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Dog bitten by venomous snake at Connecticut state park rescued from mountain

“Highly venomous” snake removed from house
Police remove “highly venomous” snake from Florida home 00:49

A dog was receiving medical treatment after being rescued from a precarious hiking trail in Connecticut, where last week he suffered a venomous snake bite, according to animal control. 

The rescue from Sleeping Giant State Park required a team of multiple people, who carried the dog in a stretcher down an "extremely treacherous" part of the mountain, said Hamden Animal Control in a social media post shared on Wednesday. Known for its scenic overlooks and uneven, rocky terrain, the park is about 10 miles from New Haven. Although rescuers initially thought the dog had injured his leg, animal control said Friday that he'd actually been bitten by a copperhead snake.

"The dog that was rescued Wednesday at Sleeping Giant State Park was not injured, he was bitten by a copperhead snake!" Hamden Animal Control wrote in another post. "He was administered anti-venom and is being monitored. Let's all hope for a full recovery."

The dog named Raleigh belongs to New Haven resident Masahiko Seto, who had spent the day with his son and their pet at the state park, CBS affiliate WFSB reported. Animal control said the incident is a reminder for any potential visitors to be careful while at Sleeping Giant since Northern Copperhead snakes do live there.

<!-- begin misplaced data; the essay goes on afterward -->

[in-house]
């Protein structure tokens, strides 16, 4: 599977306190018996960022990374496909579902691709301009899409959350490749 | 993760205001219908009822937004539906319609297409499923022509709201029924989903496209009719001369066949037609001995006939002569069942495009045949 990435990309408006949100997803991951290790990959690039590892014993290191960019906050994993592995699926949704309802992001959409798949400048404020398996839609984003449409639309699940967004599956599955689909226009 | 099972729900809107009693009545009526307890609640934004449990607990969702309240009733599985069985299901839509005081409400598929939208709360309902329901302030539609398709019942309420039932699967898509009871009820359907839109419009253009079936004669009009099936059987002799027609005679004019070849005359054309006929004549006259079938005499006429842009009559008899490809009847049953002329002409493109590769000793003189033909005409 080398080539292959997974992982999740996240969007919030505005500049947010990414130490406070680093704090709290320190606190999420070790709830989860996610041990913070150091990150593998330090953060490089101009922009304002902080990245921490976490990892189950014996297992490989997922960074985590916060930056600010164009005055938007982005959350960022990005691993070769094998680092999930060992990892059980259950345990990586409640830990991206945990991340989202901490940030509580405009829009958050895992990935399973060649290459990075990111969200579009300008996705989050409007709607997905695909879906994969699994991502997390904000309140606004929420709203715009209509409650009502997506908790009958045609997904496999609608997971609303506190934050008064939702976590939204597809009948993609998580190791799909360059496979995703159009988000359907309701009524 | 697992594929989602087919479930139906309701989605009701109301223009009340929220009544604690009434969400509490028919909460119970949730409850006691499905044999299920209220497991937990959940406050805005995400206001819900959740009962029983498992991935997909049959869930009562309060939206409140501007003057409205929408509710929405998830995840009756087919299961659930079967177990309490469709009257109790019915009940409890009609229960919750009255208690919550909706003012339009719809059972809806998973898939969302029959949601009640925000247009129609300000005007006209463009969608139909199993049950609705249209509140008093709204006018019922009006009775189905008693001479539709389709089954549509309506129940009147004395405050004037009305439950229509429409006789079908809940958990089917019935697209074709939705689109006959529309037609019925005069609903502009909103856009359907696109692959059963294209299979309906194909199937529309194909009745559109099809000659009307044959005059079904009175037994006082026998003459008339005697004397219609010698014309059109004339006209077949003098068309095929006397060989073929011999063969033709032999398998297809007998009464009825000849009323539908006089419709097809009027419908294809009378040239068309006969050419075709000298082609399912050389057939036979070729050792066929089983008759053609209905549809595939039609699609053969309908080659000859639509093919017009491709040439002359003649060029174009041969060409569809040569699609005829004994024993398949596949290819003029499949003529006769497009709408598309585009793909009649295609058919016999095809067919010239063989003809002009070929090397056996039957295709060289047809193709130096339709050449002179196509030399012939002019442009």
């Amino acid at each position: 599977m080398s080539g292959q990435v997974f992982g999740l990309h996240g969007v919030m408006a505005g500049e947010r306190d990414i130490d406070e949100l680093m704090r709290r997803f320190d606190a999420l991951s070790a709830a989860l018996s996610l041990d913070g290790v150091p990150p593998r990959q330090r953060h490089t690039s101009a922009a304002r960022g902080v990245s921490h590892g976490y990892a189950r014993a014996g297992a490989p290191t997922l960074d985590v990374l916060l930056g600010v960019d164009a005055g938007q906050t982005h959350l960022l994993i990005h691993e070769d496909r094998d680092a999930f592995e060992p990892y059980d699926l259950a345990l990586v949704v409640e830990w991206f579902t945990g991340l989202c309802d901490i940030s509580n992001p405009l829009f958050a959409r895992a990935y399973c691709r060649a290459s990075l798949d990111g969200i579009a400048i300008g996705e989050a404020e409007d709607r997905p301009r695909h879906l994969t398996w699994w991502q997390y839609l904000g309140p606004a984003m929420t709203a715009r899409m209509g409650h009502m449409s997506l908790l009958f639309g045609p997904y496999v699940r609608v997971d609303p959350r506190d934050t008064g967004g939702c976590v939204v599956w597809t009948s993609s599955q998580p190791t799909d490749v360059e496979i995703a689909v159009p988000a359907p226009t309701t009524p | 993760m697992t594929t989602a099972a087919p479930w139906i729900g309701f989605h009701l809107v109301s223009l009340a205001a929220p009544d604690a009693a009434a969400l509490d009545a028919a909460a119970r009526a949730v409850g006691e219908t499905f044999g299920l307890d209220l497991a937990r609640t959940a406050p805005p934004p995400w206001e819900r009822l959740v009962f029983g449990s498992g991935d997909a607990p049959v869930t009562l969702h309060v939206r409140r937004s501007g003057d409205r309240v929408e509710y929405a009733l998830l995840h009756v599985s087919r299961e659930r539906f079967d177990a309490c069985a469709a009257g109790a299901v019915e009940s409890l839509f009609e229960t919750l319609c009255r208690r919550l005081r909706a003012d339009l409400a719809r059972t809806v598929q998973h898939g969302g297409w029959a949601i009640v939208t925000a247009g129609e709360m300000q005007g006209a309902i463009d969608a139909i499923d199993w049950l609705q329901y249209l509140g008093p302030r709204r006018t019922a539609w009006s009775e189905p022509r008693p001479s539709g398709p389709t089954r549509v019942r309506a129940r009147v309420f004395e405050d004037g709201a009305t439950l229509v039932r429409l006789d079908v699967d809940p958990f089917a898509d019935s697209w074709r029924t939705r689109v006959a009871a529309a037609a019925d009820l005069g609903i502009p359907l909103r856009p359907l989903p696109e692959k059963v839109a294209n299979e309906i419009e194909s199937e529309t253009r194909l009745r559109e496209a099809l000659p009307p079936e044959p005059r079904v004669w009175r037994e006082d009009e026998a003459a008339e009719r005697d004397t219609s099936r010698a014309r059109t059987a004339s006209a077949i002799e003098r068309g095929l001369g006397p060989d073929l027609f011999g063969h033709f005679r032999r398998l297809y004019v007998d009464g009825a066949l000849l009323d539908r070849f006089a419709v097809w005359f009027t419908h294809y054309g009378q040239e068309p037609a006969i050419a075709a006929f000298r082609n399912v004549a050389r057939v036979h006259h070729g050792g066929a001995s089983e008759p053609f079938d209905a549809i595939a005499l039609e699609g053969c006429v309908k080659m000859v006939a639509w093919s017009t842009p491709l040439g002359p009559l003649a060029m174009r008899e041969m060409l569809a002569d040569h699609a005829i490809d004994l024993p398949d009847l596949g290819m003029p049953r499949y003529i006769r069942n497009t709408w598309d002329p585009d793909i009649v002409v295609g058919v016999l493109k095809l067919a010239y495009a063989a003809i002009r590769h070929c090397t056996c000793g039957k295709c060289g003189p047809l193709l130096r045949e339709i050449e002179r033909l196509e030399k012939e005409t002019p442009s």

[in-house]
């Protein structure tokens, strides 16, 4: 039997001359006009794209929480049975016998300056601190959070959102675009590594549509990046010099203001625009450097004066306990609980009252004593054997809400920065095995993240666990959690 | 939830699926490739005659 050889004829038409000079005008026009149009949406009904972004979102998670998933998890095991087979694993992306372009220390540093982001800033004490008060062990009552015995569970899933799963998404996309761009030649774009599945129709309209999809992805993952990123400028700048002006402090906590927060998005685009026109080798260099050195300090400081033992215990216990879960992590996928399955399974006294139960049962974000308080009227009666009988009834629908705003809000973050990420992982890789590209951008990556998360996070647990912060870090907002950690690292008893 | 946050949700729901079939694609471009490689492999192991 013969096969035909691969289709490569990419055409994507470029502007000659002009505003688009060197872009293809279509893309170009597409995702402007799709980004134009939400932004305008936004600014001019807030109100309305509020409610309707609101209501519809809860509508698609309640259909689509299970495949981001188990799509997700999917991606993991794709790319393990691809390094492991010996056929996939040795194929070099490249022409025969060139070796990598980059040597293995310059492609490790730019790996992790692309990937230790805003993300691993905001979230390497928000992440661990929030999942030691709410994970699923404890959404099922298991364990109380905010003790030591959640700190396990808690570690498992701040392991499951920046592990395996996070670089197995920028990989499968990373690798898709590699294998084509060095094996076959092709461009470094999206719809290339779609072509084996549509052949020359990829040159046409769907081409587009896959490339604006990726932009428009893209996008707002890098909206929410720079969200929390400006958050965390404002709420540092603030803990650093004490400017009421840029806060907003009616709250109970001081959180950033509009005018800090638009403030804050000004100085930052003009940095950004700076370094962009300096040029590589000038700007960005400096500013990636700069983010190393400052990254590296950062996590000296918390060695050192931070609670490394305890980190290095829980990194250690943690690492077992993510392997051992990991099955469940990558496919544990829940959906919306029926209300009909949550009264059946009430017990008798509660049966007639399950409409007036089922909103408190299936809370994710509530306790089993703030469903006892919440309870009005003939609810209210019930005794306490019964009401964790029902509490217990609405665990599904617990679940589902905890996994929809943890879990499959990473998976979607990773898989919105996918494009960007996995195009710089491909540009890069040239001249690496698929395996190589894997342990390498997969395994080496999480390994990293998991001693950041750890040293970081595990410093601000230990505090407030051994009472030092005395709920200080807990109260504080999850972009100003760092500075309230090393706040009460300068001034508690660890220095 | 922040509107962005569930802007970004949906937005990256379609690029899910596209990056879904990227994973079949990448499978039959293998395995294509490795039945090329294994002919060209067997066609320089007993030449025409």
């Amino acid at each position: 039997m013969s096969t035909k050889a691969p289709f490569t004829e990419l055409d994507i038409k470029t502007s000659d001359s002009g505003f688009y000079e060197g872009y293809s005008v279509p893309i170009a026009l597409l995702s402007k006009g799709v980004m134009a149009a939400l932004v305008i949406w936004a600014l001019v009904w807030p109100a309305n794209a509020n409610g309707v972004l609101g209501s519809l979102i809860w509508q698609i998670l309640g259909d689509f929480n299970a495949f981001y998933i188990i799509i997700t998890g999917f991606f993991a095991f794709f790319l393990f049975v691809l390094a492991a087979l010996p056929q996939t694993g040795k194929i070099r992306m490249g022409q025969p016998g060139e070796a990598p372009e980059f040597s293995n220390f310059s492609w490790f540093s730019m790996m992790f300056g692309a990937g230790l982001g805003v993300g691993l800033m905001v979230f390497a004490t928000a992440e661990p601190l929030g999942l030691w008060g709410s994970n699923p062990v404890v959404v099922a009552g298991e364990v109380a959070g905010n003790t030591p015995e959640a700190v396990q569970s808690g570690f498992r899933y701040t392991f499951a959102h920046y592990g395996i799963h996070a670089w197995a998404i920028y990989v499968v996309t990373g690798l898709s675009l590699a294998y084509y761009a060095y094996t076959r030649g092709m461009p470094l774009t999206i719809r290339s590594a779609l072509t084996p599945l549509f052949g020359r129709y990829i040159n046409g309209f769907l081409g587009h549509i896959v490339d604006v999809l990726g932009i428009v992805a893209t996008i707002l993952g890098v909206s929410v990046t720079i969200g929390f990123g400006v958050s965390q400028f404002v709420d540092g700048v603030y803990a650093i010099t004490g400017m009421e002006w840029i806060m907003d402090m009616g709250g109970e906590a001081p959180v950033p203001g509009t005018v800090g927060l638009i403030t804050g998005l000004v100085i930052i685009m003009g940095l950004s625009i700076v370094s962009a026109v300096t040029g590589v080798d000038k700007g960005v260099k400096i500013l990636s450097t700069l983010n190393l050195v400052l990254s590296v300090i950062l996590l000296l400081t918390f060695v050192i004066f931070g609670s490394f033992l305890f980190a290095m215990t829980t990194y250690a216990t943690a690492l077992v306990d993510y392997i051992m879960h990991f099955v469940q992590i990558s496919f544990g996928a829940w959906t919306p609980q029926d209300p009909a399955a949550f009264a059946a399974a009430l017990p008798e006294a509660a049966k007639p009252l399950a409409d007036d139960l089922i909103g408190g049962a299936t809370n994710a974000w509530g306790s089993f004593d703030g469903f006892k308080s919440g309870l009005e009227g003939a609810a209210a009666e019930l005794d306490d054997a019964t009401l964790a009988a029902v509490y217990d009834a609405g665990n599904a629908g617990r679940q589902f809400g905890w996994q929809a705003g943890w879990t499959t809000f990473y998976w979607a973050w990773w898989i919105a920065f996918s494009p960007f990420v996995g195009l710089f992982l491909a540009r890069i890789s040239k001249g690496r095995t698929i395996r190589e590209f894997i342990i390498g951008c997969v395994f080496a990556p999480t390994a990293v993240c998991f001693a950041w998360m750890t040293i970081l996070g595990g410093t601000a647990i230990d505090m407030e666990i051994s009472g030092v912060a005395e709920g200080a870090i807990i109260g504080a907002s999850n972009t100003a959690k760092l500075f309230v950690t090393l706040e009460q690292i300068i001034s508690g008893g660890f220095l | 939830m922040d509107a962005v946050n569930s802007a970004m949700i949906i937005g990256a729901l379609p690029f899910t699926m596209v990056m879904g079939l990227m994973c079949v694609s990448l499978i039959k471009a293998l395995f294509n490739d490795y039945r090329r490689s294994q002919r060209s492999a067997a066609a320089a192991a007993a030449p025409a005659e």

Populations of the viper species are found in areas across the eastern United States, including in Connecticut, where they are concentrated in the central lowland region west of the Connecticut River, the state government writes in a description of the copperhead on its website.

Those snakes are mainly seen in Hartford, Middlesex, and New Haven Counties, according to that description, which adds that copperhead snake bites require medical attention as they can cause severe illness but rarely death in humans. How a smaller creature like a dog might respond to the venom was not immediately clear.

Hamden Animal Control noted that the landscape of Sleeping Giant State Park is ideal for the copperhead, one of two venomous snake species found in Connecticut with the other being the endangered timber rattlesnake. 

"Their habitat includes rocky hillsides, open woods, as well as edges of swamps and meadows," Hamden Animal Control said. "BE SAFE EVERYONE!" 

Barbara Godejohn, a supervisor at Hamden Animal Control, told WFSB that there are certain precautions people can take to avoid snake bites when visiting Sleeping Giant.

"Just be aware of where you're stepping before you step. Wear high top boots to protect yourself, they're low to the ground," Godejohn said. "Keep your pets close to you. This is something that's probably not avoidable. If you're going to take your pet hiking, make sure you have the proper equipment and maybe have a snake bite kit with you, if you know you're going to an area where venomous snakes are going to be."

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